| Sex and the homeless

Where I come from, there is a place downtown where some people who are homeless have amorous encounters. To be more specific, where I come from there is a hilltop park enshrouded with trees where the heather is soft and people without beds go to get it on.

Montreal, however, has very few parks like this. As a result, the homeless sex culture is, perhaps, a little less romantically framed.

Meet Velma*, a homeless woman I see almost daily downtown. We spoke recently while sitting on the gritty concrete of a lower-level patio on Sherbrooke.

Velma has been homeless for two years. She is originally from Regina, Saskatchewan, but hitchhiked to Montreal because she’d heard it was easier to make a living on the streets here.

Velma told me she has yet to find a niche. She never feels safe when she’s alone, and when she’s with a group of people (usually men), she feels worse. So there isn’t ever a place she really wants to be. Sometimes there are young couples that move around together and she likes them, but when she’s with them she also feels like an outsider, like she’s getting in their way. She says she’d like to have a dog, but sometimes people out here do bad things to dogs, and she doesn’t want that.

Basically, Velma hasn’t had consensual sex since she began living on the streets. She wanders from group to group of other homeless people, but has yet to really feel secure with any of them. She’s battling alcoholism, and one of the problems with living in a group of pretty consistently horny men is that when she does slip up they see her as open for group sex. Velma doesn’t want to categorize it as rape, because in the encounters she has remembered she doesn’t exactly feel compelled to stop it. She simply wants to feel like she has found a place, and when she’s drunk, sex seems like a natural communion. Except it always leaves her feeling more removed than before, and so she moves on to someplace else.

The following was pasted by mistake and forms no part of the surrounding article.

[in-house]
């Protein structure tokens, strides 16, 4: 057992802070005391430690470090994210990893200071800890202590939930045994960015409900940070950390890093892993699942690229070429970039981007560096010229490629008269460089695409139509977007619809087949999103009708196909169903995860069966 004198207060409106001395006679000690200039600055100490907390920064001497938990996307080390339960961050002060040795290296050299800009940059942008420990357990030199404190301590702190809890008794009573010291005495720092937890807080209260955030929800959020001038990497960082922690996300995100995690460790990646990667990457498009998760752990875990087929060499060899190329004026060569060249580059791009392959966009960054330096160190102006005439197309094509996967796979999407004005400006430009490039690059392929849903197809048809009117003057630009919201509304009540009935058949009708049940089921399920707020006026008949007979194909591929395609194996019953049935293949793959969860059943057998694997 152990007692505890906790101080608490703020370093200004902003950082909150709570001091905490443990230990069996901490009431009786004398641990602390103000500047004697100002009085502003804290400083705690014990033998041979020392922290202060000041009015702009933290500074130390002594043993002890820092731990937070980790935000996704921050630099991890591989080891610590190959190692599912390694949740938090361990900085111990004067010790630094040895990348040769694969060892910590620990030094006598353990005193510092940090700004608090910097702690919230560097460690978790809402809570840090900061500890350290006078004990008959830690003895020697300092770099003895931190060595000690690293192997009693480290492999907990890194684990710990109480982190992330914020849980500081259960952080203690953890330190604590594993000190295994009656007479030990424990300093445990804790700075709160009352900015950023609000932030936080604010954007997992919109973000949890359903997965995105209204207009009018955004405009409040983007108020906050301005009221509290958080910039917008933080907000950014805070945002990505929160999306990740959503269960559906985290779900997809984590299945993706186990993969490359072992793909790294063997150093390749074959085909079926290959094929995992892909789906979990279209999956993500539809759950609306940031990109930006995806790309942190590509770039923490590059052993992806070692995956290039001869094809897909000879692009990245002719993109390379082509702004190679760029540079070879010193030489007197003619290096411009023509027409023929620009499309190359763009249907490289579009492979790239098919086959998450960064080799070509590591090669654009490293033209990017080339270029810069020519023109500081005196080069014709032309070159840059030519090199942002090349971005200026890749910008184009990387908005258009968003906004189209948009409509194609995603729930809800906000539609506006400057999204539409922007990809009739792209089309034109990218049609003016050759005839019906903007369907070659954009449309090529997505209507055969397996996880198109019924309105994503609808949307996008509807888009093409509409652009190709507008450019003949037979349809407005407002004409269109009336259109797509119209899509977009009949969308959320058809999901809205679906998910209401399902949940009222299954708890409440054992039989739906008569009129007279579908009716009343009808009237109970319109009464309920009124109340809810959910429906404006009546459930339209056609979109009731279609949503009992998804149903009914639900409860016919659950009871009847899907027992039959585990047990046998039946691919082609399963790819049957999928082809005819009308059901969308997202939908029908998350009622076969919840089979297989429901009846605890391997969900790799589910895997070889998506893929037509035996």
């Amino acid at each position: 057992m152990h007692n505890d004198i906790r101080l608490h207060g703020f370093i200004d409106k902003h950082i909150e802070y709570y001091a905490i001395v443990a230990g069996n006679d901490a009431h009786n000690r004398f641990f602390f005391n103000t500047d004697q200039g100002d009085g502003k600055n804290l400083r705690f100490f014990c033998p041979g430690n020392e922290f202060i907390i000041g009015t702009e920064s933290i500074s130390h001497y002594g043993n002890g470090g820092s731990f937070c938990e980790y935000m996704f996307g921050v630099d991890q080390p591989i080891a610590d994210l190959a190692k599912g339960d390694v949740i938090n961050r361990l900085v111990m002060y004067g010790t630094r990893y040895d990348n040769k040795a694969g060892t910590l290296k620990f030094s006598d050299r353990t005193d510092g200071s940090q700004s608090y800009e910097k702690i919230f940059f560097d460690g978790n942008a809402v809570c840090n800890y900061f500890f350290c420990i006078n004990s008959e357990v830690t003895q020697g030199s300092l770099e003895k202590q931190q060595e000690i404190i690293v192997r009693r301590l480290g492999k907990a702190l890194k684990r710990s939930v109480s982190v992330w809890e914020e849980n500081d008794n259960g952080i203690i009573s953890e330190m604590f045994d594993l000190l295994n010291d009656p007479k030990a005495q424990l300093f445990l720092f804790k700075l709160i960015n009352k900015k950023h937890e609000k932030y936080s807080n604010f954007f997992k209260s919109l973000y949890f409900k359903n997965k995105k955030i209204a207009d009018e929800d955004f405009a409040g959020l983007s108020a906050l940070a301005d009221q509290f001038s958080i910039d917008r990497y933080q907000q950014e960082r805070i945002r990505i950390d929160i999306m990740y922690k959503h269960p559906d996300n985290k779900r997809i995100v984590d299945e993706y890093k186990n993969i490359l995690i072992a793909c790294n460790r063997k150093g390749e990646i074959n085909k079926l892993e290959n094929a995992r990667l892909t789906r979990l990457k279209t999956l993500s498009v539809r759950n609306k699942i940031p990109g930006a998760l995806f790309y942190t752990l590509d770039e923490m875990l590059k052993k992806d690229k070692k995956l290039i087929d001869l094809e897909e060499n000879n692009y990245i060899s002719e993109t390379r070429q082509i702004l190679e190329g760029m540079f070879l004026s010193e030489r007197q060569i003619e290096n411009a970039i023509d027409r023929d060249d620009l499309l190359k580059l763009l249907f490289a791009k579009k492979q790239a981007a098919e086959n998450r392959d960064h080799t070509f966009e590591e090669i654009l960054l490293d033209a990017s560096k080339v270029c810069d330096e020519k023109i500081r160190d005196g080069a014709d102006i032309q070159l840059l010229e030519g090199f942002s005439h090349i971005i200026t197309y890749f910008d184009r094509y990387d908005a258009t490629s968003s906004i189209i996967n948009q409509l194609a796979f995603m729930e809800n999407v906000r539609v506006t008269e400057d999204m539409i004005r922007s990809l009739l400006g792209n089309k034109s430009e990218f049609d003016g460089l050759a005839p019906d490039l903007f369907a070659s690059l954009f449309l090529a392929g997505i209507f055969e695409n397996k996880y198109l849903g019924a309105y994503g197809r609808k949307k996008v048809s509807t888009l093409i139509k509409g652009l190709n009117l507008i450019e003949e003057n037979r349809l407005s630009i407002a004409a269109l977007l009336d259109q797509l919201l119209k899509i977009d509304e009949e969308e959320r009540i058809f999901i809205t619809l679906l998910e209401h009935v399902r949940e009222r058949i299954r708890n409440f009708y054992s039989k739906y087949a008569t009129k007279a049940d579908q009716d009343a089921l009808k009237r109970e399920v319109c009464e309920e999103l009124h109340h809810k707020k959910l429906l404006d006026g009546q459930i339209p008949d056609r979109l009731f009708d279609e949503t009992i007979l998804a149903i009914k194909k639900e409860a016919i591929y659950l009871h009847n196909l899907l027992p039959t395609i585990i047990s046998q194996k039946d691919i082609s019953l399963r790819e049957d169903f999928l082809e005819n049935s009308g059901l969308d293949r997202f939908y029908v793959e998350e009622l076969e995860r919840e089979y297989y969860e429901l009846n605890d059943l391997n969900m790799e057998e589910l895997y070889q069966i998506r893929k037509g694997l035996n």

She believes she was in love a couple of times, but has also heard that you know when you’re in love, so maybe she wasn’t. She also says that it’s hard to cuddle with someone when you’re sleeping on pavement and boxes. When there aren’t walls for privacy it’s even harder to feel like you’re alone, and that the rest of the world doesn’t matter.

Plus, she’s a bit limited in the kinds of men she meets, and says that there aren’t enough women out there to consider lesbianism, though she has thought about it.

Before she became homeless, Velma worried about finding a “someone.” Even now that she is faced with more immediate concerns, she still thinks about it as much, if not more. She says that sex is a basic human need and that the lack of intimacy might be the bleakest part of her life right now. She has a hard time deciding what she misses most about the way her relationships used to be. She eventually decides that maybe it is kisses on the cheek.

Our interview was cut short when a group of men she called “acquaintances” came down the stairs with some 40s of beer. They stood awkwardly in front of us while I said goodbye to Velma and then parted politely for me to leave.

When she was little, Velma had wanted to marry a mailman. She now thinks that she’d settle for something a little less traditional, like a sugar daddy.


*names have been changed


All That Naked Business is a new column on sex, which will be run every other week. Emery can be reached at allthatnakedbusiness@mcgilldaily.com.

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